from where I stand

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The Independent Online
"You can't say that, because it's not true," said the producer briskly. Minutes were ticking by in the studio while Bosnia was coming up shortly on another line. It didn't seem the moment to discuss the precise nature of truth. How cowardly, I thought afterwards, but years of conditioning as a BBC employee meant it barely occurred to me to refuse to alter my script.

This was the last of seven weekly opinion slots I was asked to do for Radio 4's the Sunday programme, the religious version of the Today programme. Presumably, since they knew my atheistical beliefs, a measure of controversy was expected.

In the last week it was they who suggested I do a talk on the Pope's letter to women. Yes, I had strong views on it, I said. "Write what you like. We don't mind if you're critical," they said. As it was I was circumspect: there was no point in gratuitously shocking Roman Catholic listeners by engaging in vulgar abuse against the Pope.

But it was not my criticism of the Pope's views on contraception that caused the trouble. No, the problem came with what was a rather banal observation that the New Testament is notably short on useful role-models for women: Mary the Virgin, Mary Magdalen the harlot, or Martha the drudge in the kitchen.

Explosion down the line from Manchester! "That's unfair and untrue, and I know the Bible a great deal better than you!" said the producer, her religious feathers ruffled. I was cross, minutes were ticking by, and forbearing to imitate the bravery of Salman Rushdie, I angrily rewrote my script.

To non-believers, religious offence is a mystery. Somehow I seemed to have stepped over an invisible line between discussing a religious issue of the day and questioning the Bible. That made me think about the BBC's policy on religious broadcasting. What a peculiar animal it is, sitting uneasily beside the analytical news and current affairs coverage. When it comes to religion, suddenly a quite different and highly suspect notion of truth kicks in, contrary to all the BBC's own producer guidelines.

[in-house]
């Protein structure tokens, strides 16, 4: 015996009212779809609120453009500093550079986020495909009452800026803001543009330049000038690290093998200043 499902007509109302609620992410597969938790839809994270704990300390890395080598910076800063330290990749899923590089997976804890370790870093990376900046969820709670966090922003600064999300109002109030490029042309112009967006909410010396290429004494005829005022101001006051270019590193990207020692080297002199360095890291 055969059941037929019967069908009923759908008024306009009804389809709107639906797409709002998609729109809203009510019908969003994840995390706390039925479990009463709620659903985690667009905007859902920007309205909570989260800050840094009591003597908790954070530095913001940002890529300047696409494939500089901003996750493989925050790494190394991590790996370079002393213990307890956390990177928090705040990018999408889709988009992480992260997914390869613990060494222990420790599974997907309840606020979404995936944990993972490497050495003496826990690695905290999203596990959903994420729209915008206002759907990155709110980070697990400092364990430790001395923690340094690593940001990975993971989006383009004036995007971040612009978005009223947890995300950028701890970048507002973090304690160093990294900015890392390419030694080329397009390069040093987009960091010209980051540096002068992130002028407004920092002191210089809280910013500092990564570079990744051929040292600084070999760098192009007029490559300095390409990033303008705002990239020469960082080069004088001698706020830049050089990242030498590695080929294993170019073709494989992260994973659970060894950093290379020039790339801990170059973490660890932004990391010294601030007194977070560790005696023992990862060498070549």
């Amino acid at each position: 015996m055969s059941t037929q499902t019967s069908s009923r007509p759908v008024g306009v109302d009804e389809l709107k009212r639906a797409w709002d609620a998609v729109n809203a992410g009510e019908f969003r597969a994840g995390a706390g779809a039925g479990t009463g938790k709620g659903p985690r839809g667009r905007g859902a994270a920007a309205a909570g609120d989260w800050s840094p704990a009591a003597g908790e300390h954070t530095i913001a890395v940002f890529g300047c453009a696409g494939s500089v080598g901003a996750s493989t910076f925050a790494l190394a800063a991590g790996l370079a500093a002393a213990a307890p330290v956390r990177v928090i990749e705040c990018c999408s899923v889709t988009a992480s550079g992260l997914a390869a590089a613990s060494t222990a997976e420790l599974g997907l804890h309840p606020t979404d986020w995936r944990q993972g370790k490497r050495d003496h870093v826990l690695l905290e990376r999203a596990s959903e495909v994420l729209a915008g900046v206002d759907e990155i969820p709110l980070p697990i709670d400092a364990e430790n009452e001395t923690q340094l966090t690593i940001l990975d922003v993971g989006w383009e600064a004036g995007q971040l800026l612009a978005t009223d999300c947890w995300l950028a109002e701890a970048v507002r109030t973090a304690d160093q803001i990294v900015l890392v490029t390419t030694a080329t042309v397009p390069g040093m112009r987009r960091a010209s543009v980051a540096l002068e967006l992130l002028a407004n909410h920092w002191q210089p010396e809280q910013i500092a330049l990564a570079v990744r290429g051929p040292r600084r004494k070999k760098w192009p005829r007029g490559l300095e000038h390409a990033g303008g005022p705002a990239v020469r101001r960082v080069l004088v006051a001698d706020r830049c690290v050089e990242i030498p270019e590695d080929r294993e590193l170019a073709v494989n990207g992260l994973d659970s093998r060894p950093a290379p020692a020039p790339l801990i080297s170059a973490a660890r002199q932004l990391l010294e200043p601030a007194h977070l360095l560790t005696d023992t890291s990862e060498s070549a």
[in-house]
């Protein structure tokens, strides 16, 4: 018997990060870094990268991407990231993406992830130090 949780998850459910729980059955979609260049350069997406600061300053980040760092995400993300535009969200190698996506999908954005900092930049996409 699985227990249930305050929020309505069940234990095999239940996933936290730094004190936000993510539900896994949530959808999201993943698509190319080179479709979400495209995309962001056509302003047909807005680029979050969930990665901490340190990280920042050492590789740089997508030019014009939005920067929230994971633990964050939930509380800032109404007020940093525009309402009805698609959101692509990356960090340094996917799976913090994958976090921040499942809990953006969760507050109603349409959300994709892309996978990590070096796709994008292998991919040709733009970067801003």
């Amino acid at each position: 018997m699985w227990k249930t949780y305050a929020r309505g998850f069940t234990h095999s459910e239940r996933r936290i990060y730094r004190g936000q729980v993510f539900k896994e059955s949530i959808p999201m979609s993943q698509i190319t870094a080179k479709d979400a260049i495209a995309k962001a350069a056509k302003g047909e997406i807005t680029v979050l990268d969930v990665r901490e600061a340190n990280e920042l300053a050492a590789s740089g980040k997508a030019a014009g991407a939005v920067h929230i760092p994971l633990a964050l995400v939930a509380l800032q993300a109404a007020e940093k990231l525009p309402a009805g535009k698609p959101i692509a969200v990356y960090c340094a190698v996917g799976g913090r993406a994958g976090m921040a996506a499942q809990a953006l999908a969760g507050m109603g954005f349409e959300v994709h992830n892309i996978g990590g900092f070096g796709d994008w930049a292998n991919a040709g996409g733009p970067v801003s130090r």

The BBC's devotion to religion is odd. Christian churches are empty and, despite the emphasis given to multicultural faiths, only 7 per cent of the population is non-Christian; of these, only half practise. But the BBC clings to its poll finding that half the population say vaguely they believe in "something" bigger than them. That hardly seems a good reason to inflict daily acts of worship on them, the spiritual equivalent of watching others take part in an aerobics class. Or Songs of Praise at peak time, described bizarrely in a BBC policy document as the "touchstone" of its commitment to religion. "There is no sign that the big issues to do with the meaning and purpose of life cease to fascinate," says the same document. Indeed not, but do the organised religions have a monopoly on the human condition?

This year the BBC reviewed Thought for the Day, under pressure to include non-religious thinkers. No, it decided. If the speaker were secular, it would just sound the same as the rest of the Today programme.

But the point of the slot must be the quality of the thought. Much of what passes for thought in that slot is woolly stuff, since these days the pulpit is rarely noted for sharp, original moral thinking. To be charitable, the BBC is trying to minimise offence by letting each major religion have its turn.

Only 20 per cent of listeners hate Thought for the Day enough to want to do away with it. But then Radio 4 listeners are by nature radio conservationists who never want a jot or slot of it changed. The BBC has an obligation to offer niches to minority interests, but not to propagandise religion, any old religion, in peak time. (Poor old Radio 2 gets Pause for Thought four times a day.) Belief is too important to be left to the small but noisily powerful sectional interests.

The BBC's Charter does not oblige it to cover any religion, let alone in peak time. So the cynical explanation is that because ITV has dropped God at peak time, it gives the BBC another unique selling point when it comes to justifying the licence fee to disgruntled politicians. It is, however, somewhat paradoxical to argue that imposing religion on an irreligious public at peak time is a good reason for the public to pay to be preached at.

Maybe the real reason for BBC religion is this: the BBC links itself to the established Church because it is itself an uneasy part of the establishment. But empty religious broadcasting, out of step with the times, offers no long-term security. In the end the BBC will survive and thrive on its quality, and by honestly reflecting the diversity of belief and non-belief. If that means giving a pulpit to white witches, druids and UFOlogists, along with humanists and atheists, so be it.